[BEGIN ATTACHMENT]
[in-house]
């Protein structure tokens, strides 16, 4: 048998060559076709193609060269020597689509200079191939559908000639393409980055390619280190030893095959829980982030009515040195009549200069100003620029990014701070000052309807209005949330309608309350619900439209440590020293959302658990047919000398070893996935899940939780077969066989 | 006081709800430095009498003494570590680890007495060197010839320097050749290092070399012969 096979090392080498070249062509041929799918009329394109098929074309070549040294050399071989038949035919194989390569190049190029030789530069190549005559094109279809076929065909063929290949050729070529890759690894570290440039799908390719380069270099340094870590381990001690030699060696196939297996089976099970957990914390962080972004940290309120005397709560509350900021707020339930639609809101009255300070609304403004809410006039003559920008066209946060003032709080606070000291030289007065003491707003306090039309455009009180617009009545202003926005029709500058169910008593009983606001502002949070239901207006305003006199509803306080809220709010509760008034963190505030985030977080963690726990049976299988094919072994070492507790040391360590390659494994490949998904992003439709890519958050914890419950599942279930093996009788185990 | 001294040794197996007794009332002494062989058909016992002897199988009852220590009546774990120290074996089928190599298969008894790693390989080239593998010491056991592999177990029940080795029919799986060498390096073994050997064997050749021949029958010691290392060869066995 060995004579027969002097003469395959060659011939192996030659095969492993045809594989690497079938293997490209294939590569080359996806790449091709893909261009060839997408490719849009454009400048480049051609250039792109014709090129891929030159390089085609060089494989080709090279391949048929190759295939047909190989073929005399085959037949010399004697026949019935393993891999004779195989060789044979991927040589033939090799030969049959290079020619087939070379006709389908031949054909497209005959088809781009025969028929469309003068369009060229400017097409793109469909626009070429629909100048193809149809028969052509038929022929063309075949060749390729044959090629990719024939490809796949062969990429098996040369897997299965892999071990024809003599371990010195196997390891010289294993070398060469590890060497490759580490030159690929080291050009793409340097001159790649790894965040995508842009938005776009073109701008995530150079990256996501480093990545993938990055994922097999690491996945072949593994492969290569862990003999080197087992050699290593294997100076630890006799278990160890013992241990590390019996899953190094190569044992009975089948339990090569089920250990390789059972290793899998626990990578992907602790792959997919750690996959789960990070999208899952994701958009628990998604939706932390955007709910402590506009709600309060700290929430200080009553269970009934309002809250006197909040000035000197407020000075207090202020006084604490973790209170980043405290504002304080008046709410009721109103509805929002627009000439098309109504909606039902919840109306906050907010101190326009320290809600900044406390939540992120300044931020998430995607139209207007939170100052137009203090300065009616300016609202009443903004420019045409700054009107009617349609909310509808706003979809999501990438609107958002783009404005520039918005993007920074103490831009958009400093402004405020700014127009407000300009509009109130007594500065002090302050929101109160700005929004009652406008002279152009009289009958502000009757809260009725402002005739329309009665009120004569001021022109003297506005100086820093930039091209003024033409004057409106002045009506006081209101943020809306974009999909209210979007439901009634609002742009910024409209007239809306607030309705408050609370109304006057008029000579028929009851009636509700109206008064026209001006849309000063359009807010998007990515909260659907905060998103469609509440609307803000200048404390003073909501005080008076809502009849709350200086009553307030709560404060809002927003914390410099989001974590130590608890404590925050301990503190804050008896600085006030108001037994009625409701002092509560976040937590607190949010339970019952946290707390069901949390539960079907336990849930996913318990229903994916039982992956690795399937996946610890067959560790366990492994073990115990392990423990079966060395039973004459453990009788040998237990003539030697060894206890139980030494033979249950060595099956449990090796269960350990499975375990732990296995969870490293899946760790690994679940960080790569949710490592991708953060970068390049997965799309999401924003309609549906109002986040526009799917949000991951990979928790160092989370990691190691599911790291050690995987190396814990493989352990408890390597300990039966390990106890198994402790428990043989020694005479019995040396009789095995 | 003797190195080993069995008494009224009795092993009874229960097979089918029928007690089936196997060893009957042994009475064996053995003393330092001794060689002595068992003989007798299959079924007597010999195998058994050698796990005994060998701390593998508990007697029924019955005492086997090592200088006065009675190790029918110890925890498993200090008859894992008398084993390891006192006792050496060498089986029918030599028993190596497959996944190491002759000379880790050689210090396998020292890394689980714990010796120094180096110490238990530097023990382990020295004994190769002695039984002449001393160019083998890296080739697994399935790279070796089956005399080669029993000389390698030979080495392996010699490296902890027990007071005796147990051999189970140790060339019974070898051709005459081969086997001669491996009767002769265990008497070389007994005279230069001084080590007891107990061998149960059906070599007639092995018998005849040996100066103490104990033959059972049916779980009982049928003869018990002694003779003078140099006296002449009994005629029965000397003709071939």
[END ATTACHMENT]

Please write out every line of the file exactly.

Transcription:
[in-house]
């Protein structure tokens, strides 16, 4: 048998060559076709193609060269020597689509200079191939559908000639393409980055390619280190030893095959829980982030009515040195009549200069100003620029990014701070000052309807209005949330309608309350619900439209440590020293959302658990047919000398070893996935899940939780077969066989 | 006081709800430095009498003494570590680890007495060197010839320097050749290092070399012969 096979090392080498070249062509041929799918009329394109098929074309070549040294050399071989038949035919194989390569190049190029030789530069190549005559094109279809076929065909063929290949050729070529890759690894570290440039799908390719380069270099340094870590381990001690030699060696196939297996089976099970957990914390962080972004940290309120005397709560509350900021707020339930639609809101009255300070609304403004809410006039003559920008066209946060003032709080606070000291030289007065003491707003306090039309455009009180617009009545202003926005029709500058169910008593009983606001502002949070239901207006305003006199509803306080809220709010509760008034963190505030985030977080963690726990049976299988094919072994070492507790040391360590390659494994490949998904992003439709890519958050914890419950599942279930093996009788185990 | 001294040794197996007794009332002494062989058909016992002897199988009852220590009546774990120290074996089928190599298969008894790693390989080239593998010491056991592999177990029940080795029919799986060498390096073994050997064997050749021949029958010691290392060869066995 060995004579027969002097003469395959060659011939192996030659095969492993045809594989690497079938293997490209294939590569080359996806790449091709893909261009060839997408490719849009454009400048480049051609250039792109014709090129891929030159390089085609060089494989080709090279391949048929190759295939047909190989073929005399085959037949010399004697026949019935393993891999004779195989060789044979991927040589033939090799030969049959290079020619087939070379006709389908031949054909497209005959088809781009025969028929469309003068369009060229400017097409793109469909626009070429629909100048193809149809028969052509038929022929063309075949060749390729044959090629990719024939490809796949062969990429098996040369897997299965892999071990024809003599371990010195196997390891010289294993070398060469590890060497490759580490030159690929080291050009793409340097001159790649790894965040995508842009938005776009073109701008995530150079990256996501480093990545993938990055994922097999690491996945072949593994492969290569862990003999080197087992050699290593294997100076630890006799278990160890013992241990590390019996899953190094190569044992009975089948339990090569089920250990390789059972290793899998626990990578992907602790792959997919750690996959789960990070999208899952994701958009628990998604939706932390955007709910402590506009709600309060700290929430200080009553269970009934309002809250006197909040000035000197407020000075207090202020006084604490973790209170980043405290504002304080008046709410009721109103509805929002627009000439098309109504909606039902919840109306906050907010101190326009320290809600900044406390939540992120300044931020998430995607139209207007939170100052137009203090300065009616300016609202009443903004420019045409700054009107009617349609909310509808706003979809999501990438609107958002783009404005520039918005993007920074103490831009958009400093402004405020700014127009407000300009509009109130007594500065002090302050929101109160700005929004009652406008002279152009009289009958502000009757809260009725402002005739329309009665009120004569001021022109003297506005100086820093930039091209003024033409004057409106002045009506006081209101943020809306974009999909209210979007439901009634609002742009910024409209007239809306607030309705408050609370109304006057008029000579028929009851009636509700109206008064026209001006849309000063359009807010998007990515909260659907905060998103469609509440609307803000200048404390003073909501005080008076809502009849709350200086009553307030709560404060809002927003914390410099989001974590130590608890404590925050301990503190804050008896600085006030108001037994009625409701002092509560976040937590607190949010339970019952946290707390069901949390539960079907336990849930996913318990229903994916039982992956690795399937996946610890067959560790366990492994073990115990392990423990079966060395039973004459453990009788040998237990003539030697060894206890139980030494033979249950060595099956449990090796269960350990499975375990732990296995969870490293899946760790690994679940960080790569949710490592991708953060970068390049997965799309999401924003309609549906109002986040526009799917949000991951990979928790160092989370990691190691599911790291050690995987190396814990493989352990408890390597300990039966390990106890198994402790428990043989020694005479019995040396009789095995 | 003797190195080993069995008494009224009795092993009874229960097979089918029928007690089936196997060893009957042994009475064996053995003393330092001794060689002595068992003989007798299959079924007597010999195998058994050698796990005994060998701390593998508990007697029924019955005492086997090592200088006065009675190790029918110890925890498993200090008859894992008398084993390891006192006792050496060498089986029918030599028993190596497959996944190491002759000379880790050689210090396998020292890394689980714990010796120094180096110490238990530097023990382990020295004994190769002695039984002449001393160019083998890296080739697994399935790279070796089956005399080669029993000389390698030979080495392996010699490296902890027990007071005796147990051999189970140790060339019974070898051709005459081969086997001669491996009767002769265990008497070389007994005279230069001084080590007891107990061998149960059906070599007639092995018998005849040996100066103490104990033959059972049916779980009982049928003869018990002694003779003078140099006296002449009994005629029965000397003709071939």